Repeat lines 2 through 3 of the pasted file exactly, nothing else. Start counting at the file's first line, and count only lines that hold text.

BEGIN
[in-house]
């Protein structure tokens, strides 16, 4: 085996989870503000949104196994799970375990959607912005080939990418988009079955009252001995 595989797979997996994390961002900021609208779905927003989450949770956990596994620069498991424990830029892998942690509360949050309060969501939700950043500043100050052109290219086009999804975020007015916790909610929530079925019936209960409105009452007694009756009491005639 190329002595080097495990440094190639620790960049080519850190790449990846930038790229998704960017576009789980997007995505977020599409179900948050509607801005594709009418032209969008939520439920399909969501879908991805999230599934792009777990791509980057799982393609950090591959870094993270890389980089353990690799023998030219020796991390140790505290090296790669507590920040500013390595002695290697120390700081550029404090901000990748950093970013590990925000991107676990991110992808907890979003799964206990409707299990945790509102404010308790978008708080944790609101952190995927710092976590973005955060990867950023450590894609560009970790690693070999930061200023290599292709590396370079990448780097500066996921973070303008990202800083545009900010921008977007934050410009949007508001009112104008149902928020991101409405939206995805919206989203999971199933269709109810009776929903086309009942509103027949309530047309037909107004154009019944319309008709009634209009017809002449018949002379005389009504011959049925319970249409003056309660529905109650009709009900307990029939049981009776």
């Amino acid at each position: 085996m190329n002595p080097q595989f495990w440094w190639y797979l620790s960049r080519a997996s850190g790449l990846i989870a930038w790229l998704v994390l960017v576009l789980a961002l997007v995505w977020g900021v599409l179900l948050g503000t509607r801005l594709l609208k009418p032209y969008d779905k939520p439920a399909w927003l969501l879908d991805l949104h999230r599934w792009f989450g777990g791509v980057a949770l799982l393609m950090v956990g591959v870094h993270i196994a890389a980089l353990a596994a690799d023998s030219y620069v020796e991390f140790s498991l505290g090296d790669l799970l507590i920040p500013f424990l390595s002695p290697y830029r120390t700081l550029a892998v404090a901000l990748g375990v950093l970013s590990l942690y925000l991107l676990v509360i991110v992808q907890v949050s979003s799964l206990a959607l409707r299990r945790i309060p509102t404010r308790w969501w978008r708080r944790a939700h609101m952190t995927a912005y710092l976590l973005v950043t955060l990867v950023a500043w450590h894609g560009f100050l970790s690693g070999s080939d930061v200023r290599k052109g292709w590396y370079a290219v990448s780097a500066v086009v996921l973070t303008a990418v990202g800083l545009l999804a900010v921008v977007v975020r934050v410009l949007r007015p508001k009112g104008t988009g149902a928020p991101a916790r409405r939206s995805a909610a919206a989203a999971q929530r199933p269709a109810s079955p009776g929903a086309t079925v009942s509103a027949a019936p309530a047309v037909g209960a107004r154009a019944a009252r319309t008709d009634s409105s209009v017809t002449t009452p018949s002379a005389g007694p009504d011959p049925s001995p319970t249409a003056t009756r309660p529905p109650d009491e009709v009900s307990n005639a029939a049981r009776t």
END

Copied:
């Protein structure tokens, strides 16, 4: 085996989870503000949104196994799970375990959607912005080939990418988009079955009252001995 595989797979997996994390961002900021609208779905927003989450949770956990596994620069498991424990830029892998942690509360949050309060969501939700950043500043100050052109290219086009999804975020007015916790909610929530079925019936209960409105009452007694009756009491005639 190329002595080097495990440094190639620790960049080519850190790449990846930038790229998704960017576009789980997007995505977020599409179900948050509607801005594709009418032209969008939520439920399909969501879908991805999230599934792009777990791509980057799982393609950090591959870094993270890389980089353990690799023998030219020796991390140790505290090296790669507590920040500013390595002695290697120390700081550029404090901000990748950093970013590990925000991107676990991110992808907890979003799964206990409707299990945790509102404010308790978008708080944790609101952190995927710092976590973005955060990867950023450590894609560009970790690693070999930061200023290599292709590396370079990448780097500066996921973070303008990202800083545009900010921008977007934050410009949007508001009112104008149902928020991101409405939206995805919206989203999971199933269709109810009776929903086309009942509103027949309530047309037909107004154009019944319309008709009634209009017809002449018949002379005389009504011959049925319970249409003056309660529905109650009709009900307990029939049981009776």
């Amino acid at each position: 085996m190329n002595p080097q595989f495990w440094w190639y797979l620790s960049r080519a997996s850190g790449l990846i989870a930038w790229l998704v994390l960017v576009l789980a961002l997007v995505w977020g900021v599409l179900l948050g503000t509607r801005l594709l609208k009418p032209y969008d779905k939520p439920a399909w927003l969501l879908d991805l949104h999230r599934w792009f989450g777990g791509v980057a949770l799982l393609m950090v956990g591959v870094h993270i196994a890389a980089l353990a596994a690799d023998s030219y620069v020796e991390f140790s498991l505290g090296d790669l799970l507590i920040p500013f424990l390595s002695p290697y830029r120390t700081l550029a892998v404090a901000l990748g375990v950093l970013s590990l942690y925000l991107l676990v509360i991110v992808q907890v949050s979003s799964l206990a959607l409707r299990r945790i309060p509102t404010r308790w969501w978008r708080r944790a939700h609101m952190t995927a912005y710092l976590l973005v950043t955060l990867v950023a500043w450590h894609g560009f100050l970790s690693g070999s080939d930061v200023r290599k052109g292709w590396y370079a290219v990448s780097a500066v086009v996921l973070t303008a990418v990202g800083l545009l999804a900010v921008v977007v975020r934050v410009l949007r007015p508001k009112g104008t988009g149902a928020p991101a916790r409405r939206s995805a909610a919206a989203a999971q929530r199933p269709a109810s079955p009776g929903a086309t079925v009942s509103a027949a019936p309530a047309v037909g209960a107004r154009a019944a009252r319309t008709d009634s409105s209009v017809t002449t009452p018949s002379a005389g007694p009504d011959p049925s001995p319970t249409a003056t009756r309660p529905p109650d009491e009709v009900s307990n005639a029939a049981r009776t």